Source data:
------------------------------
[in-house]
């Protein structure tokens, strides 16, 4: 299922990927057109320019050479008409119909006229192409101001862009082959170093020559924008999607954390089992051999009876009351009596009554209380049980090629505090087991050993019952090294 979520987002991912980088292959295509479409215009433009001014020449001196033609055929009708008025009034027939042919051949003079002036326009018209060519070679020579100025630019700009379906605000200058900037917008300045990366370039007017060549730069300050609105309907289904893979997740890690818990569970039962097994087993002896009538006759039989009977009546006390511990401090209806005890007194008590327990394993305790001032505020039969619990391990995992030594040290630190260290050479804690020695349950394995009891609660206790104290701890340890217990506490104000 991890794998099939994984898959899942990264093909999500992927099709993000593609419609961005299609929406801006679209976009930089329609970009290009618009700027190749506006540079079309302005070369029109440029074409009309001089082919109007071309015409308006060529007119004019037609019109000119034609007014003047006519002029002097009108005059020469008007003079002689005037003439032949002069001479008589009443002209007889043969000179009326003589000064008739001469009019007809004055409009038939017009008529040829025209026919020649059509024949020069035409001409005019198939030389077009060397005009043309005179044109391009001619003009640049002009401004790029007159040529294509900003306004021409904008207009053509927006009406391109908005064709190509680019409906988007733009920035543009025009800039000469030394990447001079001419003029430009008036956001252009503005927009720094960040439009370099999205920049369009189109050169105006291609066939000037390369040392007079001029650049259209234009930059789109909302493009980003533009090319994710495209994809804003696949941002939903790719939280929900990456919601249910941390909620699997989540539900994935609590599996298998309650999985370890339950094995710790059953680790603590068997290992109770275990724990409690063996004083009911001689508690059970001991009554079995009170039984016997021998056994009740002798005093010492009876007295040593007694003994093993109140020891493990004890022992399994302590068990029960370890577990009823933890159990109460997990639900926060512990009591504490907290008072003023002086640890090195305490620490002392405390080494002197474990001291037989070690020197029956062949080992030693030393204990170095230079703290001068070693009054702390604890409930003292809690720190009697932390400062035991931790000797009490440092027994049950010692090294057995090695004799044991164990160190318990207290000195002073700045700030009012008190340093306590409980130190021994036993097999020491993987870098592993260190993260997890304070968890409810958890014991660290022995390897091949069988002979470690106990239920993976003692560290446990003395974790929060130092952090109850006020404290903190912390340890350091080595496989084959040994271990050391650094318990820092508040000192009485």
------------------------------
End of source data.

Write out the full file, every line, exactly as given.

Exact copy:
[in-house]
């Protein structure tokens, strides 16, 4: 299922990927057109320019050479008409119909006229192409101001862009082959170093020559924008999607954390089992051999009876009351009596009554209380049980090629505090087991050993019952090294 979520987002991912980088292959295509479409215009433009001014020449001196033609055929009708008025009034027939042919051949003079002036326009018209060519070679020579100025630019700009379906605000200058900037917008300045990366370039007017060549730069300050609105309907289904893979997740890690818990569970039962097994087993002896009538006759039989009977009546006390511990401090209806005890007194008590327990394993305790001032505020039969619990391990995992030594040290630190260290050479804690020695349950394995009891609660206790104290701890340890217990506490104000 991890794998099939994984898959899942990264093909999500992927099709993000593609419609961005299609929406801006679209976009930089329609970009290009618009700027190749506006540079079309302005070369029109440029074409009309001089082919109007071309015409308006060529007119004019037609019109000119034609007014003047006519002029002097009108005059020469008007003079002689005037003439032949002069001479008589009443002209007889043969000179009326003589000064008739001469009019007809004055409009038939017009008529040829025209026919020649059509024949020069035409001409005019198939030389077009060397005009043309005179044109391009001619003009640049002009401004790029007159040529294509900003306004021409904008207009053509927006009406391109908005064709190509680019409906988007733009920035543009025009800039000469030394990447001079001419003029430009008036956001252009503005927009720094960040439009370099999205920049369009189109050169105006291609066939000037390369040392007079001029650049259209234009930059789109909302493009980003533009090319994710495209994809804003696949941002939903790719939280929900990456919601249910941390909620699997989540539900994935609590599996298998309650999985370890339950094995710790059953680790603590068997290992109770275990724990409690063996004083009911001689508690059970001991009554079995009170039984016997021998056994009740002798005093010492009876007295040593007694003994093993109140020891493990004890022992399994302590068990029960370890577990009823933890159990109460997990639900926060512990009591504490907290008072003023002086640890090195305490620490002392405390080494002197474990001291037989070690020197029956062949080992030693030393204990170095230079703290001068070693009054702390604890409930003292809690720190009697932390400062035991931790000797009490440092027994049950010692090294057995090695004799044991164990160190318990207290000195002073700045700030009012008190340093306590409980130190021994036993097999020491993987870098592993260190993260997890304070968890409810958890014991660290022995390897091949069988002979470690106990239920993976003692560290446990003395974790929060130092952090109850006020404290903190912390340890350091080595496989084959040994271990050391650094318990820092508040000192009485």